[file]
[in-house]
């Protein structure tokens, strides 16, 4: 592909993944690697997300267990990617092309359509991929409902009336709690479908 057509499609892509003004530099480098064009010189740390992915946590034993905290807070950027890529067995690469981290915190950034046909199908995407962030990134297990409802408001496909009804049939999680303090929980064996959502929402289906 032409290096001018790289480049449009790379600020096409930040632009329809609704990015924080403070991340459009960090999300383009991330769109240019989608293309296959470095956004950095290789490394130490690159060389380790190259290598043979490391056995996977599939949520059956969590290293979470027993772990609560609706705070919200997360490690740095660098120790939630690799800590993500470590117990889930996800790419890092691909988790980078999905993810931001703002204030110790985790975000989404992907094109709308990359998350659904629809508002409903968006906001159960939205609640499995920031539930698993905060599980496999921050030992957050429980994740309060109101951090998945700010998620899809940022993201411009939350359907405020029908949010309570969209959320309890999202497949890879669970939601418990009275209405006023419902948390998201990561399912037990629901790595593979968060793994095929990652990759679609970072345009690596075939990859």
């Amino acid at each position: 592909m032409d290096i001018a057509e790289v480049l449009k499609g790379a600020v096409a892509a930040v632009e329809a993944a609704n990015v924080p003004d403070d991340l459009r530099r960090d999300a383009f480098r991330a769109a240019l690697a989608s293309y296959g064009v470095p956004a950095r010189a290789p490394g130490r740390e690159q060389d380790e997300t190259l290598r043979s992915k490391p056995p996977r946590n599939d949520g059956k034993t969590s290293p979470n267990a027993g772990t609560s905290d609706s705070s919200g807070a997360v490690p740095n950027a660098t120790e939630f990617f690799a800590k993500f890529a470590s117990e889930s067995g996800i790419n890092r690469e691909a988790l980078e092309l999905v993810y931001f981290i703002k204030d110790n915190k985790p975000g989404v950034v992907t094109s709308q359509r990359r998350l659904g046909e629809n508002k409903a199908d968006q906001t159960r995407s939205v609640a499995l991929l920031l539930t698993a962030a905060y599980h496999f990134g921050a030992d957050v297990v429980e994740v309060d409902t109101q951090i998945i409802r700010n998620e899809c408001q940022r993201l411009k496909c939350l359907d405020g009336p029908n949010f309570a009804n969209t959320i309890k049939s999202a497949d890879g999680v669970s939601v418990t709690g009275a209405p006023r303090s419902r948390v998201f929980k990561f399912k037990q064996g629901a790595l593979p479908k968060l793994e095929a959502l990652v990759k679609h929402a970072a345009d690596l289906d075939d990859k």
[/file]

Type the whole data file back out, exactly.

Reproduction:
[in-house]
């Protein structure tokens, strides 16, 4: 592909993944690697997300267990990617092309359509991929409902009336709690479908 057509499609892509003004530099480098064009010189740390992915946590034993905290807070950027890529067995690469981290915190950034046909199908995407962030990134297990409802408001496909009804049939999680303090929980064996959502929402289906 032409290096001018790289480049449009790379600020096409930040632009329809609704990015924080403070991340459009960090999300383009991330769109240019989608293309296959470095956004950095290789490394130490690159060389380790190259290598043979490391056995996977599939949520059956969590290293979470027993772990609560609706705070919200997360490690740095660098120790939630690799800590993500470590117990889930996800790419890092691909988790980078999905993810931001703002204030110790985790975000989404992907094109709308990359998350659904629809508002409903968006906001159960939205609640499995920031539930698993905060599980496999921050030992957050429980994740309060109101951090998945700010998620899809940022993201411009939350359907405020029908949010309570969209959320309890999202497949890879669970939601418990009275209405006023419902948390998201990561399912037990629901790595593979968060793994095929990652990759679609970072345009690596075939990859």
């Amino acid at each position: 592909m032409d290096i001018a057509e790289v480049l449009k499609g790379a600020v096409a892509a930040v632009e329809a993944a609704n990015v924080p003004d403070d991340l459009r530099r960090d999300a383009f480098r991330a769109a240019l690697a989608s293309y296959g064009v470095p956004a950095r010189a290789p490394g130490r740390e690159q060389d380790e997300t190259l290598r043979s992915k490391p056995p996977r946590n599939d949520g059956k034993t969590s290293p979470n267990a027993g772990t609560s905290d609706s705070s919200g807070a997360v490690p740095n950027a660098t120790e939630f990617f690799a800590k993500f890529a470590s117990e889930s067995g996800i790419n890092r690469e691909a988790l980078e092309l999905v993810y931001f981290i703002k204030d110790n915190k985790p975000g989404v950034v992907t094109s709308q359509r990359r998350l659904g046909e629809n508002k409903a199908d968006q906001t159960r995407s939205v609640a499995l991929l920031l539930t698993a962030a905060y599980h496999f990134g921050a030992d957050v297990v429980e994740v309060d409902t109101q951090i998945i409802r700010n998620e899809c408001q940022r993201l411009k496909c939350l359907d405020g009336p029908n949010f309570a009804n969209t959320i309890k049939s999202a497949d890879g999680v669970s939601v418990t709690g009275a209405p006023r303090s419902r948390v998201f929980k990561f399912k037990q064996g629901a790595l593979p479908k968060l793994e095929a959502l990652v990759k679609h929402a970072a345009d690596l289906d075939d990859k």